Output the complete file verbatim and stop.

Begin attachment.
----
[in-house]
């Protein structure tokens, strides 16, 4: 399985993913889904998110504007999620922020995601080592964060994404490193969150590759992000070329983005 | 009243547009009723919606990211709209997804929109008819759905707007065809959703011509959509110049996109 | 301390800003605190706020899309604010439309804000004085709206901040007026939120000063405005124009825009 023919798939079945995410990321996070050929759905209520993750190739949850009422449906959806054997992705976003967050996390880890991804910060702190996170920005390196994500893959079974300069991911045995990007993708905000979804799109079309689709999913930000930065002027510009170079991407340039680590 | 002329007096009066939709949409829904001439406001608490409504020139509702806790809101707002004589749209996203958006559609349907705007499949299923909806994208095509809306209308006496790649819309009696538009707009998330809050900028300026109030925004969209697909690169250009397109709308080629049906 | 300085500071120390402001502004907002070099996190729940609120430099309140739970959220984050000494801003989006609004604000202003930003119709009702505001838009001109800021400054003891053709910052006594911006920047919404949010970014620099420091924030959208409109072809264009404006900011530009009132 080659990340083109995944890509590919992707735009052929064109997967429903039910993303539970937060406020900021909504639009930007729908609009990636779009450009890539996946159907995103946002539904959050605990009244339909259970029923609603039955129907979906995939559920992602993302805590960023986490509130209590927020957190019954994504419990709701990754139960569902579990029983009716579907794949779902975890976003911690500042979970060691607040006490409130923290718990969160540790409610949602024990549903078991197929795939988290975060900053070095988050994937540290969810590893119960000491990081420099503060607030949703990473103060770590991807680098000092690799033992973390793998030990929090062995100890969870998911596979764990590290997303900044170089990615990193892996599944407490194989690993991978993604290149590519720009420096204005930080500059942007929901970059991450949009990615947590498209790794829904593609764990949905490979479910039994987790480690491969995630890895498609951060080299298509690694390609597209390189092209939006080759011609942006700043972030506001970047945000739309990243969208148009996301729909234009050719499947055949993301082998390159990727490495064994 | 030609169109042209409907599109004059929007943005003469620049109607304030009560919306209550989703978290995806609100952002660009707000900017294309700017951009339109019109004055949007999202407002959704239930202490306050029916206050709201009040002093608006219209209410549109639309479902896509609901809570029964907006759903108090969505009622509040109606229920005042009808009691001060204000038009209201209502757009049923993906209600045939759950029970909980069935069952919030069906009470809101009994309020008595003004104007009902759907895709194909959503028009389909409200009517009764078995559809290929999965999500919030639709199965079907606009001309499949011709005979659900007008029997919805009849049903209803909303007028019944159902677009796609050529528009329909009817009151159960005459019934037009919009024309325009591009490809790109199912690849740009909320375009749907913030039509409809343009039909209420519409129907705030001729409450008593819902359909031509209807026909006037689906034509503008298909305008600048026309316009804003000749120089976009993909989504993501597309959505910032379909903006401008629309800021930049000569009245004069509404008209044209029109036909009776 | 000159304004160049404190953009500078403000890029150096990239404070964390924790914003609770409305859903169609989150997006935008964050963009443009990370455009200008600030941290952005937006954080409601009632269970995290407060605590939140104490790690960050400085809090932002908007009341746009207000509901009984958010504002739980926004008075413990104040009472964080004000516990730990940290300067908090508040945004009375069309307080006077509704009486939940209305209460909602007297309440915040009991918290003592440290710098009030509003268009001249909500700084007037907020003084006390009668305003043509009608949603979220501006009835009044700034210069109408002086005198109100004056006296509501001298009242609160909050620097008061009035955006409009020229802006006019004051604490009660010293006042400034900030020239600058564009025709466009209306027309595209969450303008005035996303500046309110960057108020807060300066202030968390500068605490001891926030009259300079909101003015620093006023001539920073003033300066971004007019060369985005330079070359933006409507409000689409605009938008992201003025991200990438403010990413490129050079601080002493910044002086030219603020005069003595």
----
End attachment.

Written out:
[in-house]
């Protein structure tokens, strides 16, 4: 399985993913889904998110504007999620922020995601080592964060994404490193969150590759992000070329983005 | 009243547009009723919606990211709209997804929109008819759905707007065809959703011509959509110049996109 | 301390800003605190706020899309604010439309804000004085709206901040007026939120000063405005124009825009 023919798939079945995410990321996070050929759905209520993750190739949850009422449906959806054997992705976003967050996390880890991804910060702190996170920005390196994500893959079974300069991911045995990007993708905000979804799109079309689709999913930000930065002027510009170079991407340039680590 | 002329007096009066939709949409829904001439406001608490409504020139509702806790809101707002004589749209996203958006559609349907705007499949299923909806994208095509809306209308006496790649819309009696538009707009998330809050900028300026109030925004969209697909690169250009397109709308080629049906 | 300085500071120390402001502004907002070099996190729940609120430099309140739970959220984050000494801003989006609004604000202003930003119709009702505001838009001109800021400054003891053709910052006594911006920047919404949010970014620099420091924030959208409109072809264009404006900011530009009132 080659990340083109995944890509590919992707735009052929064109997967429903039910993303539970937060406020900021909504639009930007729908609009990636779009450009890539996946159907995103946002539904959050605990009244339909259970029923609603039955129907979906995939559920992602993302805590960023986490509130209590927020957190019954994504419990709701990754139960569902579990029983009716579907794949779902975890976003911690500042979970060691607040006490409130923290718990969160540790409610949602024990549903078991197929795939988290975060900053070095988050994937540290969810590893119960000491990081420099503060607030949703990473103060770590991807680098000092690799033992973390793998030990929090062995100890969870998911596979764990590290997303900044170089990615990193892996599944407490194989690993991978993604290149590519720009420096204005930080500059942007929901970059991450949009990615947590498209790794829904593609764990949905490979479910039994987790480690491969995630890895498609951060080299298509690694390609597209390189092209939006080759011609942006700043972030506001970047945000739309990243969208148009996301729909234009050719499947055949993301082998390159990727490495064994 | 030609169109042209409907599109004059929007943005003469620049109607304030009560919306209550989703978290995806609100952002660009707000900017294309700017951009339109019109004055949007999202407002959704239930202490306050029916206050709201009040002093608006219209209410549109639309479902896509609901809570029964907006759903108090969505009622509040109606229920005042009808009691001060204000038009209201209502757009049923993906209600045939759950029970909980069935069952919030069906009470809101009994309020008595003004104007009902759907895709194909959503028009389909409200009517009764078995559809290929999965999500919030639709199965079907606009001309499949011709005979659900007008029997919805009849049903209803909303007028019944159902677009796609050529528009329909009817009151159960005459019934037009919009024309325009591009490809790109199912690849740009909320375009749907913030039509409809343009039909209420519409129907705030001729409450008593819902359909031509209807026909006037689906034509503008298909305008600048026309316009804003000749120089976009993909989504993501597309959505910032379909903006401008629309800021930049000569009245004069509404008209044209029109036909009776 | 000159304004160049404190953009500078403000890029150096990239404070964390924790914003609770409305859903169609989150997006935008964050963009443009990370455009200008600030941290952005937006954080409601009632269970995290407060605590939140104490790690960050400085809090932002908007009341746009207000509901009984958010504002739980926004008075413990104040009472964080004000516990730990940290300067908090508040945004009375069309307080006077509704009486939940209305209460909602007297309440915040009991918290003592440290710098009030509003268009001249909500700084007037907020003084006390009668305003043509009608949603979220501006009835009044700034210069109408002086005198109100004056006296509501001298009242609160909050620097008061009035955006409009020229802006006019004051604490009660010293006042400034900030020239600058564009025709466009209306027309595209969450303008005035996303500046309110960057108020807060300066202030968390500068605490001891926030009259300079909101003015620093006023001539920073003033300066971004007019060369985005330079070359933006409507409000689409605009938008992201003025991200990438403010990413490129050079601080002493910044002086030219603020005069003595």